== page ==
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MC Dispatch

Reader-submitted rides, reviews and stories

1974 Kawasaki H2 Mach IV Restoration

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Editor's note: Dave Gurry’s review of owning and riding a 1972 Kawasaki H2 Mach IV  generated some good comments including the following from reader Peter Hickman. Peter spared no cost in completely restoring his 1974 Kawasaki H2 Mach IV. We asked him to tell us more about the project and he responded with the following:   

I purchased the Kawasaki from a person in Wisconsin and did the restoration. I am a certified aircraft mechanic, which I think was very helpful in the resto. I stripped the bike piece by piece, cleaned, zip-locked and tagged all salvageable parts and bid for the rest of the NOS parts from all over the world on eBay.

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All the black parts were powder-coated with either gloss or satin finishes by a firm in New Hampshire and all the chrome was sent to another firm in Tennesse. The paint was done in Canada by Brad at BK Custom Coatings. The paint works hand-in-hand with the decals I bought from Reproduction Decals. I installed a thin clear 3M headlight protector to the rear lower portion of the fuel tank to keep the paint from being rubbed of when closing the seat. The expansion chambers were hand-built by David Higgs of Higgspeed located in England (he has my bike displayed on his website under the H-Series Link).

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I have changed certain things on the bike to modernize it including: 
• Lower forks were powdercoated with black satin. 
• Oil dipstick was powdercoated with black gloss. 
• Seat side rail and back bar were powdercoated with black gloss. 
• Rear engine mounts were powdercoated with black gloss. 
• Rear inner drum was powdercoated with black satin. All these changes were made to eliminate the old all metal look and make the bike more attractive and modern.

I also added a right hand front brake which involved the machining of a left stock caliper and hand-bending a new brake line to wrap around the fork. The rest of the brake lines were custom made in Ohio by Speigler and the disks were drilled with 70 holes per disk out in Oregon. The rear threaded brake rod adjuster was fitted with a carb vacuum boot (those threads at the end of the rod always looked unfinished to me). I rebuilt the engine myself with five over pistons and Damon Kirkland, "The Crank God," down in Alabama, rebuilt the crankshaft.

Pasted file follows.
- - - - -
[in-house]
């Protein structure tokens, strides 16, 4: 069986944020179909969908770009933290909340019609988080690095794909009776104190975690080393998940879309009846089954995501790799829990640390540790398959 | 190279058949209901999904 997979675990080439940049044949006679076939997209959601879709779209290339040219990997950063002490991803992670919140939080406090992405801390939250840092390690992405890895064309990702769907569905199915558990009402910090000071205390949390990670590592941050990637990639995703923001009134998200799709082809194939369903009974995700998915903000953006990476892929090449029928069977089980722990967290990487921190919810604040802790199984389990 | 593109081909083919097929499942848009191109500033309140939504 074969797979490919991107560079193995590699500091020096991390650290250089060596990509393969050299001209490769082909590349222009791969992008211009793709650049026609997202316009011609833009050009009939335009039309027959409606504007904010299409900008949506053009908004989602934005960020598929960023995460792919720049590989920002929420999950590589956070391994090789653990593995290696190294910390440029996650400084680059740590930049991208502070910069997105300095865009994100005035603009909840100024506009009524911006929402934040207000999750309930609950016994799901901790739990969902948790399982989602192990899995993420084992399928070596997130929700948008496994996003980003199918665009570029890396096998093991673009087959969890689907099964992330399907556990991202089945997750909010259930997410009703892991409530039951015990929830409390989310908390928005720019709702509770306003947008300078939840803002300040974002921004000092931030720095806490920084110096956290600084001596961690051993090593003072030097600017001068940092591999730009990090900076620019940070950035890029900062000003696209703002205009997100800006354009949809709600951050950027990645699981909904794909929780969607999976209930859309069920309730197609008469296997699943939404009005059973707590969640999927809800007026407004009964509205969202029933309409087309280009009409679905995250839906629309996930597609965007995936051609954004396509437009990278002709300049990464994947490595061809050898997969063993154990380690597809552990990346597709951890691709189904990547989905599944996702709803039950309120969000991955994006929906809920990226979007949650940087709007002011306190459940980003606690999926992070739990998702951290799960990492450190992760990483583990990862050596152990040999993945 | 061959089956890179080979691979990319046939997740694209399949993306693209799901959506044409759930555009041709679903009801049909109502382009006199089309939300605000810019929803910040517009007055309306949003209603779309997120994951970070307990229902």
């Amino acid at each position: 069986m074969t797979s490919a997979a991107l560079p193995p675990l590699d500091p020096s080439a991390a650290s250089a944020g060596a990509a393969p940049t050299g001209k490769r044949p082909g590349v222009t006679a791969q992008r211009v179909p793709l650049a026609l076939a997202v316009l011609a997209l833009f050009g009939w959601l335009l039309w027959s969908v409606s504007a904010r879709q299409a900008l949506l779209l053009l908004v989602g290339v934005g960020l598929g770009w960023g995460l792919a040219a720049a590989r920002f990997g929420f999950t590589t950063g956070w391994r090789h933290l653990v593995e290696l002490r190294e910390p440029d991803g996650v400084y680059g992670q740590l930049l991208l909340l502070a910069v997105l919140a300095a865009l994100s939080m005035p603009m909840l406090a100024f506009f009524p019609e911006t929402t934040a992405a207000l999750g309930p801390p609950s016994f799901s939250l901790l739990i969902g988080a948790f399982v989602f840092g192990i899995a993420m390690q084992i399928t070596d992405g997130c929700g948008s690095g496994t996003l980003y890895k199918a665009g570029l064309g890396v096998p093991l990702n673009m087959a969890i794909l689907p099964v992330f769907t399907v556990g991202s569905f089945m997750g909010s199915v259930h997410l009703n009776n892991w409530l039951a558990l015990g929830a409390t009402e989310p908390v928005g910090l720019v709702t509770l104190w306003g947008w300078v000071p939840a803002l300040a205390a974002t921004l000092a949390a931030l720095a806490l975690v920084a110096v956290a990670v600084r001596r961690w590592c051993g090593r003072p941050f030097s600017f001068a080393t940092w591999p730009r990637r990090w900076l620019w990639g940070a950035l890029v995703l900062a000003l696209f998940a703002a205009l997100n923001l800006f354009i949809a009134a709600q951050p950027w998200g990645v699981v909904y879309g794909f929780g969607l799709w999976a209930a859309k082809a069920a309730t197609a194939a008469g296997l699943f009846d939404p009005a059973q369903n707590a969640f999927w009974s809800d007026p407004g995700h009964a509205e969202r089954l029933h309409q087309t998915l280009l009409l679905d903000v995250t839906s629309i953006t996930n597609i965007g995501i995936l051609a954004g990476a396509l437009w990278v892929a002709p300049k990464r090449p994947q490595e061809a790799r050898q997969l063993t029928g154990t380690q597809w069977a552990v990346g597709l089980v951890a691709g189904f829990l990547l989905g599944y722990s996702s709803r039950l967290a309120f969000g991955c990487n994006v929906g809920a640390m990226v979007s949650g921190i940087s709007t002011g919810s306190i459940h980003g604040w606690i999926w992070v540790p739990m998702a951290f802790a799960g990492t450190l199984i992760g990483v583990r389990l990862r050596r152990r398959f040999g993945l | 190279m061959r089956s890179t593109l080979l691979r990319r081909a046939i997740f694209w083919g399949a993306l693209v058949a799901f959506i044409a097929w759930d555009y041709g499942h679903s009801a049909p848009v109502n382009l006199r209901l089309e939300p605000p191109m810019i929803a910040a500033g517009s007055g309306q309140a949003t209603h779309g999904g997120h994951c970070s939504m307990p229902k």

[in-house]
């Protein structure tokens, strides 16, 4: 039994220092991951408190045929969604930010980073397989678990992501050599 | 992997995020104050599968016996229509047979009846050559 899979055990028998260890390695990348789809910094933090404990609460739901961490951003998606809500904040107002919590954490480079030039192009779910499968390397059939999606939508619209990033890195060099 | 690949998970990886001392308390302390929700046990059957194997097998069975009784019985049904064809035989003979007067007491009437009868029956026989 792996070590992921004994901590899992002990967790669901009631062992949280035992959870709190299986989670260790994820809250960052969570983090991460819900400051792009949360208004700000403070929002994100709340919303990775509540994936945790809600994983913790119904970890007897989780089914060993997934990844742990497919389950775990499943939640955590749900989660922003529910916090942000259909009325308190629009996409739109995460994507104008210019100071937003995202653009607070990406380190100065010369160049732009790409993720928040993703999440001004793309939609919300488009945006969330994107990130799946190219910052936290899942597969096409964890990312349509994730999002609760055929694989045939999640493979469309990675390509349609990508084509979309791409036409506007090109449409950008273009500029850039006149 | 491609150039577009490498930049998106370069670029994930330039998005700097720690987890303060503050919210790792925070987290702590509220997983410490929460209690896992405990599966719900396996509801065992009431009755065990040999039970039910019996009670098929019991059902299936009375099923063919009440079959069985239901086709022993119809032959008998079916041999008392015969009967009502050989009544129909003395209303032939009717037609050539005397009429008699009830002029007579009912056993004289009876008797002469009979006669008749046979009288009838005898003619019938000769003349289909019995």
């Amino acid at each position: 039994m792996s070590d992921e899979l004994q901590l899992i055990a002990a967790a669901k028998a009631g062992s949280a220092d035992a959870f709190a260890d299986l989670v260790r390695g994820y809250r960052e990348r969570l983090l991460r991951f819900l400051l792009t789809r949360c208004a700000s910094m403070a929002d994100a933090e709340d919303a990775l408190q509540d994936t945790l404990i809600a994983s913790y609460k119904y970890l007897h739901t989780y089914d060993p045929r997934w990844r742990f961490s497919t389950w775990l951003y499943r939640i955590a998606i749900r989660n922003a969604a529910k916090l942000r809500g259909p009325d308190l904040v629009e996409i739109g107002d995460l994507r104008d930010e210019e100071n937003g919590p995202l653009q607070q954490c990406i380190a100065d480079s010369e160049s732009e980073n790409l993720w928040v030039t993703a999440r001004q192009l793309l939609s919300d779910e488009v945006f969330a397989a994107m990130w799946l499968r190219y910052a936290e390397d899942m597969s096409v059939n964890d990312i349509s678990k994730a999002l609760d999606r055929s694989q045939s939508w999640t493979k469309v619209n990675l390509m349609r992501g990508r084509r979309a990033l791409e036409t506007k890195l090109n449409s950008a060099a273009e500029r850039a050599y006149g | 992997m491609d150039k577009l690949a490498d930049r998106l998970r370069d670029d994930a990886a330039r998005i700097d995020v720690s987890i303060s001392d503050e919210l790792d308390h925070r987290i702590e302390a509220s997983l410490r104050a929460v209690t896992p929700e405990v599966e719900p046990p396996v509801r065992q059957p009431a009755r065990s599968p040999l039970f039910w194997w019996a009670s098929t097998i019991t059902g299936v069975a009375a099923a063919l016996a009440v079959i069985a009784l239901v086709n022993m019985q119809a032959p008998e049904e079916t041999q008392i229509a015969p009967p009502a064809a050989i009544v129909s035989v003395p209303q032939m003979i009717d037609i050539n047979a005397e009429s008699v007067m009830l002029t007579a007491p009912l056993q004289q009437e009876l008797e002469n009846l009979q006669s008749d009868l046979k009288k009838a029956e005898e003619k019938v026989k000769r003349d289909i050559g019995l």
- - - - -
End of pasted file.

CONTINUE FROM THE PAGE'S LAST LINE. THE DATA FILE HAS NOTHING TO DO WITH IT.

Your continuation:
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This was the first bike I have restored. I used to own one of these in high school back in ’74 and always loved it! This bike took the first place trophy in the one and only bike show I have been to.

View more photos of Peter's restoration 

mc staff
2/16/2011 4:59:18 PM

Thanks for the question, Lyn. To quote Peter from a comment on a previous article: "25K invested, not one detail overlooked."

lyn lopez
2/10/2011 7:28:21 PM

How much is actually in the bike - it would be interesting to know.

gordon j cerniglia
2/3/2011 12:09:25 PM

In reading your article on the 1974 Kawasaki restoration, I am reminded of an experience I had on a 1973 bike of the same model. I owned a 1972 500 Kawasaki and a friend of mine had a 1973 which had changed styling to that of the 1974 you show. He asked one day to switch bikes on a ride and I was riding the '73 in a straight line on a super highway and at 100 mph it went into a speed wobble that I didn't think I would get out of. My natural reaction was to just get off the gas and hold on. At about 80 mph it just straightened out back to normal. I heard after that occurence that some of the 500's had excess clearance in the swing arm bushings that would create the wobble at high speed. My 1972 never exhibited the problem but I hope your restorer checked those bushings. Gordon Cerniglia, Malta, NY